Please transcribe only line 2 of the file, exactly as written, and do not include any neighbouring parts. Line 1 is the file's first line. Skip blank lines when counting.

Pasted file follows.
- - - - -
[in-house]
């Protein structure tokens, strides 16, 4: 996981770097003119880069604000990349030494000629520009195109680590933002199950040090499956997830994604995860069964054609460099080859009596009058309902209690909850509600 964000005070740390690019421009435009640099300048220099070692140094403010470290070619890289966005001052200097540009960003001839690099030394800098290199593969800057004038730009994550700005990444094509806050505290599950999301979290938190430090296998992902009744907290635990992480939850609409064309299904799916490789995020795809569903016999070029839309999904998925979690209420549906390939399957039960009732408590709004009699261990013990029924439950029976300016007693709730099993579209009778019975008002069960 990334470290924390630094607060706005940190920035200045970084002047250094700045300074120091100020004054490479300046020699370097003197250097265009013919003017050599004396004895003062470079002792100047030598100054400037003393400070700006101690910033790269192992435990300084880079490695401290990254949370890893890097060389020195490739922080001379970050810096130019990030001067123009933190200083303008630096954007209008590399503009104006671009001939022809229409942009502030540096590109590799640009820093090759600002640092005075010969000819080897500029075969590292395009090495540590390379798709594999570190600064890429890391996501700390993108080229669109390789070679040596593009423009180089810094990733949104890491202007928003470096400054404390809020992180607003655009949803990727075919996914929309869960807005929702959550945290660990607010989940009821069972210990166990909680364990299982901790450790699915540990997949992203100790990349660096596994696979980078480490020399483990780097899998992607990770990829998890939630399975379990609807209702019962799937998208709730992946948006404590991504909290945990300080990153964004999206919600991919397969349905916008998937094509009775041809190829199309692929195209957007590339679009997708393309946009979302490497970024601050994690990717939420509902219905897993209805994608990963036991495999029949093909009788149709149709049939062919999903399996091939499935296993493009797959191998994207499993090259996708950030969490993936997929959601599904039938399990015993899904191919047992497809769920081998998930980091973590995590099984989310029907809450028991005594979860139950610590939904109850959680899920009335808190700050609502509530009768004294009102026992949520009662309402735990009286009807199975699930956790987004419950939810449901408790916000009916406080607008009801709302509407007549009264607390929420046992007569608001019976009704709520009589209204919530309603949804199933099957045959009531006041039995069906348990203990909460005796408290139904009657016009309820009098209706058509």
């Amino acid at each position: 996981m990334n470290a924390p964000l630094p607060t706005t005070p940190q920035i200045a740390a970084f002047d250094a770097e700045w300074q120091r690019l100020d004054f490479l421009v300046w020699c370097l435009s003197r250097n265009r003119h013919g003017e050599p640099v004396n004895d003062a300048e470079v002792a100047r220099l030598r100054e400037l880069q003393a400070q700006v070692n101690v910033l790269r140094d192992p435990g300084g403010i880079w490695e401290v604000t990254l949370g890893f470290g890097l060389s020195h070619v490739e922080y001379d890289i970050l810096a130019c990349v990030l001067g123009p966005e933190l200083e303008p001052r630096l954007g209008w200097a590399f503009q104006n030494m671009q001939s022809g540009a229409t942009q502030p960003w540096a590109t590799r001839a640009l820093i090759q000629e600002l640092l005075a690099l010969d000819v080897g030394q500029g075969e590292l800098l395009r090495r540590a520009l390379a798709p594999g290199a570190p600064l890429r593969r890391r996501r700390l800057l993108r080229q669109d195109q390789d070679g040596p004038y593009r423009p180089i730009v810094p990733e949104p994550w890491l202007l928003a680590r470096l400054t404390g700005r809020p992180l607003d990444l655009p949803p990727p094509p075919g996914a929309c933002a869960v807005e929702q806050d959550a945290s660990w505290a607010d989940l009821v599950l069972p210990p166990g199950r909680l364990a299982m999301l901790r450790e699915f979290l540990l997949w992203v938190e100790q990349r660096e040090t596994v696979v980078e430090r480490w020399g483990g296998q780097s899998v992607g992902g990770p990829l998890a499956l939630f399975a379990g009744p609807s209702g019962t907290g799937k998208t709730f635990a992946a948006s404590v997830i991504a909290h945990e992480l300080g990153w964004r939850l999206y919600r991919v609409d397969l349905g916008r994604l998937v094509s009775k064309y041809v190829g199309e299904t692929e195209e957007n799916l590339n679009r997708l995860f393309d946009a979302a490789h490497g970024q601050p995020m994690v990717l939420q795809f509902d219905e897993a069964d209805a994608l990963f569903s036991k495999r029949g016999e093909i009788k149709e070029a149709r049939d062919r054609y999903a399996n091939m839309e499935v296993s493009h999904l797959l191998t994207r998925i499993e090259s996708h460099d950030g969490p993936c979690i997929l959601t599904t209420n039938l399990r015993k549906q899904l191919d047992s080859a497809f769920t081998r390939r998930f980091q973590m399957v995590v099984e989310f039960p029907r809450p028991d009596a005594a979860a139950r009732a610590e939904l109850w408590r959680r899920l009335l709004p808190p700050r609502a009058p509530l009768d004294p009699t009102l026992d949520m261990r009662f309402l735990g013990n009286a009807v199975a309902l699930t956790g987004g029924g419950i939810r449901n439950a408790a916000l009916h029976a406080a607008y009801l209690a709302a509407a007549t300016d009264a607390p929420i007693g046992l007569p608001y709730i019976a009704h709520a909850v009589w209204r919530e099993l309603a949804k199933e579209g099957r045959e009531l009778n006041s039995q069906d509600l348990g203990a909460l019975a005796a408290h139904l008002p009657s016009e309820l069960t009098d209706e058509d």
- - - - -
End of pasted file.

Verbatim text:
């Protein structure tokens, strides 16, 4: 996981770097003119880069604000990349030494000629520009195109680590933002199950040090499956997830994604995860069964054609460099080859009596009058309902209690909850509600 964000005070740390690019421009435009640099300048220099070692140094403010470290070619890289966005001052200097540009960003001839690099030394800098290199593969800057004038730009994550700005990444094509806050505290599950999301979290938190430090296998992902009744907290635990992480939850609409064309299904799916490789995020795809569903016999070029839309999904998925979690209420549906390939399957039960009732408590709004009699261990013990029924439950029976300016007693709730099993579209009778019975008002069960 990334470290924390630094607060706005940190920035200045970084002047250094700045300074120091100020004054490479300046020699370097003197250097265009013919003017050599004396004895003062470079002792100047030598100054400037003393400070700006101690910033790269192992435990300084880079490695401290990254949370890893890097060389020195490739922080001379970050810096130019990030001067123009933190200083303008630096954007209008590399503009104006671009001939022809229409942009502030540096590109590799640009820093090759600002640092005075010969000819080897500029075969590292395009090495540590390379798709594999570190600064890429890391996501700390993108080229669109390789070679040596593009423009180089810094990733949104890491202007928003470096400054404390809020992180607003655009949803990727075919996914929309869960807005929702959550945290660990607010989940009821069972210990166990909680364990299982901790450790699915540990997949992203100790990349660096596994696979980078480490020399483990780097899998992607990770990829998890939630399975379990609807209702019962799937998208709730992946948006404590991504909290945990300080990153964004999206919600991919397969349905916008998937094509009775041809190829199309692929195209957007590339679009997708393309946009979302490497970024601050994690990717939420509902219905897993209805994608990963036991495999029949093909009788149709149709049939062919999903399996091939499935296993493009797959191998994207499993090259996708950030969490993936997929959601599904039938399990015993899904191919047992497809769920081998998930980091973590995590099984989310029907809450028991005594979860139950610590939904109850959680899920009335808190700050609502509530009768004294009102026992949520009662309402735990009286009807199975699930956790987004419950939810449901408790916000009916406080607008009801709302509407007549009264607390929420046992007569608001019976009704709520009589209204919530309603949804199933099957045959009531006041039995069906348990203990909460005796408290139904009657016009309820009098209706058509």